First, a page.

Vaccination centres are reporting big turnouts in the Lakes District Health Board area, with a big boost in Māori vaccinations reported.
The increase follows positive Covid cases in the community, announced on Sunday.
Rotorua GP Grace Malcolm said as of Saturday, in the Lakes District, 6500 Māori were yet to receive their first dose.
By Tuesday about 5100 were yet to receive their first dose, a 21.5 per cent drop, "so that's quite a big move".
Malcolm said fear, because of misinformation, was a leading cause of vaccine hesitancy among Māori.
"Unfortunately a lot of our people have had the opportunity to look online and to see what is being said.
"Even for someone like me - I understand science, I have a medical background - and even if I look online and look at some of the things that people are able to view, it is quite frightening."
Among those receiving their first dose was 18-year-old Chester Tahu-Poata.
"I'm working In the forestry and hence why I came into get one, for work reasons," he said.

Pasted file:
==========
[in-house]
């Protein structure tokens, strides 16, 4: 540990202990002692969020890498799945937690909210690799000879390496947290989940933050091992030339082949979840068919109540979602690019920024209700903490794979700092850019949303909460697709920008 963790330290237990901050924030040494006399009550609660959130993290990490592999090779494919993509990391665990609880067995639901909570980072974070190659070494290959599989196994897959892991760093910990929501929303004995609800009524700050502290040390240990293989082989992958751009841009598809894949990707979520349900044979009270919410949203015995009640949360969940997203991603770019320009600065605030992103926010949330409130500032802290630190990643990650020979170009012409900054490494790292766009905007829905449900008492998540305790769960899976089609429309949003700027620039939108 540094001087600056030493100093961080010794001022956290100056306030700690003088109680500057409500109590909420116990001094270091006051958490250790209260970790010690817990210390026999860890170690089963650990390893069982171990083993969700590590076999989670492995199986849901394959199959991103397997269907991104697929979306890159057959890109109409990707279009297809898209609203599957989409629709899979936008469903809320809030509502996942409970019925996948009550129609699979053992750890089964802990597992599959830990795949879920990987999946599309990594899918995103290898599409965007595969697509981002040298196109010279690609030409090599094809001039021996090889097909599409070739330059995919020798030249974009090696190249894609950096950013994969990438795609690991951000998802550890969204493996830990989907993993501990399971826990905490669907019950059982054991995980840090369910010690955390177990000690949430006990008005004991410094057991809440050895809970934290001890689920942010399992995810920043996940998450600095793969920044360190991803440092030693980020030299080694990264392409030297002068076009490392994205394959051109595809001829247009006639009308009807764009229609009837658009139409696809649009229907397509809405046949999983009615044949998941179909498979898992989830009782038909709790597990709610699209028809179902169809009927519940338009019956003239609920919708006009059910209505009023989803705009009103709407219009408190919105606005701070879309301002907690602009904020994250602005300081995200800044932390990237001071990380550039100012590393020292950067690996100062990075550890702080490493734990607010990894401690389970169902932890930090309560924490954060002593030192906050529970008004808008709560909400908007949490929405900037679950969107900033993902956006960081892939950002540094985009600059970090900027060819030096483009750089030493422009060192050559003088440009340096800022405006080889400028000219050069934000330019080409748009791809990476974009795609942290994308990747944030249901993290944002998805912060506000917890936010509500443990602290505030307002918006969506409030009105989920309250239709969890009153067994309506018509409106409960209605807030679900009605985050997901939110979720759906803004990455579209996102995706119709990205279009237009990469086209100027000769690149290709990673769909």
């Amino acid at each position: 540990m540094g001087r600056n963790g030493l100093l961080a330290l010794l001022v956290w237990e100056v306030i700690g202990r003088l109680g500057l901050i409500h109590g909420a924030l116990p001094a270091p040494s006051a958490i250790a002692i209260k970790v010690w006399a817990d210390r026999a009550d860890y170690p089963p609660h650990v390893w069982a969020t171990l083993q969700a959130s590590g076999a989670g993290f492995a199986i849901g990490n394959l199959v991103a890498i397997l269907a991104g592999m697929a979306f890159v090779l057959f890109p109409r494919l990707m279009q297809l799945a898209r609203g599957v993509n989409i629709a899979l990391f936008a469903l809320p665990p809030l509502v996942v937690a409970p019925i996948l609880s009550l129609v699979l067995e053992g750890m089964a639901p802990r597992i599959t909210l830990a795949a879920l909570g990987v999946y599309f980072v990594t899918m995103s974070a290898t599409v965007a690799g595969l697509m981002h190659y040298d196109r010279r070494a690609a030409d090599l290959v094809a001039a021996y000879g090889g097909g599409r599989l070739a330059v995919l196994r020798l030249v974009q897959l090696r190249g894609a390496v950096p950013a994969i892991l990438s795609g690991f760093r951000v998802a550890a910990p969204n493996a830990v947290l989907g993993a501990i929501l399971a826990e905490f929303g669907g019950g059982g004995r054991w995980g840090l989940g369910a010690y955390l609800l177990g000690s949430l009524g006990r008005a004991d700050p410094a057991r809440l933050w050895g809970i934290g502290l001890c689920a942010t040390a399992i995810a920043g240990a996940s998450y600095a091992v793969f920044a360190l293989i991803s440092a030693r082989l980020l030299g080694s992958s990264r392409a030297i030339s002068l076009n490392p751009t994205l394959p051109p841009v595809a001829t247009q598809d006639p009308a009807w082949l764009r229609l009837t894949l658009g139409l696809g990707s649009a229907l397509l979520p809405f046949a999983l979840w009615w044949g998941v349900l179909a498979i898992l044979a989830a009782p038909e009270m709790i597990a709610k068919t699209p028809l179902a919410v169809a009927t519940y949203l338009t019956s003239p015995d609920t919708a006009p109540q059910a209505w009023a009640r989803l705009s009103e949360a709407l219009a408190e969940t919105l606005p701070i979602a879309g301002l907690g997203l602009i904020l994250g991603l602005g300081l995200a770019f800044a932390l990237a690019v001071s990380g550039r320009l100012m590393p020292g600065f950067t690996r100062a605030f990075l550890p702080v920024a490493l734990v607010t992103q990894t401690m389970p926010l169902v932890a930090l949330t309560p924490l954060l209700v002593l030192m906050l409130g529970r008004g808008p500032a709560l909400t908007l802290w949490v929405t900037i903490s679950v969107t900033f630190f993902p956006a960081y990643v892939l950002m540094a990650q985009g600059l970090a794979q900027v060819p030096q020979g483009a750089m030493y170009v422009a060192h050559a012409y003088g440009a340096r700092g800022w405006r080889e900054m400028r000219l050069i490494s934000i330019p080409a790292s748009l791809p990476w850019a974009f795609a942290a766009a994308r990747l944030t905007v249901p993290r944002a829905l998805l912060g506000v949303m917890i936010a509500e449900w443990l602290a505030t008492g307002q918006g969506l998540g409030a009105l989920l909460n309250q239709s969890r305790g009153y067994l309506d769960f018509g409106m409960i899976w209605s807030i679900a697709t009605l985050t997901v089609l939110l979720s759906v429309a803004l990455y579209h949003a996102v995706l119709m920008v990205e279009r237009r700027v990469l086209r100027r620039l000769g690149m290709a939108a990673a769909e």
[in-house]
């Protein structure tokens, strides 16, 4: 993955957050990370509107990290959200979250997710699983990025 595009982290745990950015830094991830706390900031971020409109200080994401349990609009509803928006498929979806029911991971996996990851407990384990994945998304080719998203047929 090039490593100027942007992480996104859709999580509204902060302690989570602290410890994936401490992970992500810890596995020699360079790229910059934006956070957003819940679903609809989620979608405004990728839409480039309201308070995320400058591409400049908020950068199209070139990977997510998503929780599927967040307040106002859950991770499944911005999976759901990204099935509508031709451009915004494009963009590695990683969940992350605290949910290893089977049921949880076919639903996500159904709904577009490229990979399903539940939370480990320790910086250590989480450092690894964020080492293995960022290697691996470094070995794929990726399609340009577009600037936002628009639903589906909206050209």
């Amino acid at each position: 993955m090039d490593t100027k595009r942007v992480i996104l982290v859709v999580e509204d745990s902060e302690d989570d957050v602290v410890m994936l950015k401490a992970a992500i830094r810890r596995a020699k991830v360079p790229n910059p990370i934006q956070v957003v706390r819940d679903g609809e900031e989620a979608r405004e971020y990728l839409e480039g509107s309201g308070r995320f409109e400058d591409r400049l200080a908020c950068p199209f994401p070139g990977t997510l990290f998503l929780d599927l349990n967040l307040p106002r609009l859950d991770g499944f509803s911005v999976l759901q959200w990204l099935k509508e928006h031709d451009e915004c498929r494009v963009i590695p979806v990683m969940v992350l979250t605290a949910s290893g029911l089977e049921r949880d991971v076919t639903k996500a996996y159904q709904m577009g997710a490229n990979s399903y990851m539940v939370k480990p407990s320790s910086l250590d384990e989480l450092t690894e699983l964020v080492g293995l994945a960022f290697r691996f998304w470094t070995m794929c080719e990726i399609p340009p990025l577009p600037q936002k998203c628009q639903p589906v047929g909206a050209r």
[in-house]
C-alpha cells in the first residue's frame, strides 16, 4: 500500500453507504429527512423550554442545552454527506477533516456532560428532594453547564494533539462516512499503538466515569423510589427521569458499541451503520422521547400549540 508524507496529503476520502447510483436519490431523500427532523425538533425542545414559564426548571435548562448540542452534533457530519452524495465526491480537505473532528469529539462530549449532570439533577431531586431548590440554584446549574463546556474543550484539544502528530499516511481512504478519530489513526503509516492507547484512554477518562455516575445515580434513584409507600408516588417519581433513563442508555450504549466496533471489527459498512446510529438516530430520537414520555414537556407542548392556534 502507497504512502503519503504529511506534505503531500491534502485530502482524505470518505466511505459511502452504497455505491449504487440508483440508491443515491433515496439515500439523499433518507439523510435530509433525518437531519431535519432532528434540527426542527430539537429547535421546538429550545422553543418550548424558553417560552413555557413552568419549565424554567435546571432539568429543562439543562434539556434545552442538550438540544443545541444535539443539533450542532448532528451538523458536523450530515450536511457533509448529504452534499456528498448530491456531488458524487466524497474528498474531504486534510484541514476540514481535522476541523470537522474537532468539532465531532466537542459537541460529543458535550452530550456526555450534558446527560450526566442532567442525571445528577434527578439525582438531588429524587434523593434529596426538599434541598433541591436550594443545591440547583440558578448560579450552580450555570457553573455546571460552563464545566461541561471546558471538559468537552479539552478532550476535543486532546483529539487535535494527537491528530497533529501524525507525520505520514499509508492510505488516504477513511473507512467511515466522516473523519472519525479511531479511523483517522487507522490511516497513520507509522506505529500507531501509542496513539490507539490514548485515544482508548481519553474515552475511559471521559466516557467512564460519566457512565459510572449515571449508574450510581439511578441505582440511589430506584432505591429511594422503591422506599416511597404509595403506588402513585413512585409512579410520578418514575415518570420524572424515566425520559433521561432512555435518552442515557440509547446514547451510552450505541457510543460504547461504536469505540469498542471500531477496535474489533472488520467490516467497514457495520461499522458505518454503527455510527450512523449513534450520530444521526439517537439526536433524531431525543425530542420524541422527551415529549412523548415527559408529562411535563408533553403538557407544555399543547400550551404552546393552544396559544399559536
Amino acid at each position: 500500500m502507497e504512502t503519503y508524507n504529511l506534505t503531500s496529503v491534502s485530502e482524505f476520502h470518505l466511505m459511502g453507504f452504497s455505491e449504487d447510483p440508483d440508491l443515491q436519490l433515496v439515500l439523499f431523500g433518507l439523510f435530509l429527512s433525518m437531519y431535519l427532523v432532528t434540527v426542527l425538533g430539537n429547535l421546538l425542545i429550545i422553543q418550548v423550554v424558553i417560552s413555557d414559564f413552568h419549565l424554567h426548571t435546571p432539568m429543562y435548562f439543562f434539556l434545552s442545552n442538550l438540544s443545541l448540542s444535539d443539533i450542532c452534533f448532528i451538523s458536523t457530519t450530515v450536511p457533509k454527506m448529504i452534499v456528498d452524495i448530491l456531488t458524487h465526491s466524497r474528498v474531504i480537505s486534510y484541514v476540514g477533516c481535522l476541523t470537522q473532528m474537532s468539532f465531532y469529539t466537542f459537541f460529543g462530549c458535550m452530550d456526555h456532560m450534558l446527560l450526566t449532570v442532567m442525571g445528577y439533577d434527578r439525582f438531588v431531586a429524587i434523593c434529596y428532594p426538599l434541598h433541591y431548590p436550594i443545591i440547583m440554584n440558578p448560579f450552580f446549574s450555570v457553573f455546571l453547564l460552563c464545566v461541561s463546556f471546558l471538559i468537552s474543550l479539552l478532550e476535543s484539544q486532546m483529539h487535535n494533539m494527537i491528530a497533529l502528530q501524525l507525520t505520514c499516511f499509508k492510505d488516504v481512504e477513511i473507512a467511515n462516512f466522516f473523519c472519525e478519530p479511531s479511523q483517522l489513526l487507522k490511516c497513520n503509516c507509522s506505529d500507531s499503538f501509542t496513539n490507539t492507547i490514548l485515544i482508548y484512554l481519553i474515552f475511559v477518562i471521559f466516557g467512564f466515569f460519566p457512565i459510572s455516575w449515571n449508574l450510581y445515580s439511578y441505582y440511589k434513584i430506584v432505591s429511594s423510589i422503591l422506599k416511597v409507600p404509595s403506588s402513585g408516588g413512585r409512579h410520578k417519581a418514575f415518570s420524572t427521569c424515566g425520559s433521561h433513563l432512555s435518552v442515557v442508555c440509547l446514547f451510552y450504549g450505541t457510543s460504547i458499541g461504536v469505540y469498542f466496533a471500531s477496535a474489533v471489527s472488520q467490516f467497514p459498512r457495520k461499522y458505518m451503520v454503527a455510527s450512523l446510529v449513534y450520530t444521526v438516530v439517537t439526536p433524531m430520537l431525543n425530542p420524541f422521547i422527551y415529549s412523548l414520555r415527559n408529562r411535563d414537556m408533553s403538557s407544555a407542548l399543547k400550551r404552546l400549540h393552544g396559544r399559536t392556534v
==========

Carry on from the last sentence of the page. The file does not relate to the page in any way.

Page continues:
Malcolm wants people to know vaccination is vital.
"Vaccination and only vaccination is the only thing that will stop you getting the Covid virus.
"People are frightened of it, but truly, to get the Covid virus is worse."
Malcolm said 90 per cent of people would not have any problems with the vaccine.
"They might have a bit of a sore arm, they might be tired, they might be headachey.
"That might last for a few days, but for most people those symptoms will go away.
"For some people who have medical problems, they might have a few difficulties. That's because their immune system is compromised already and they are trying to develop their response to fight off the Covid virus.
"So it might be a little more difficult, but they will still come through," she said.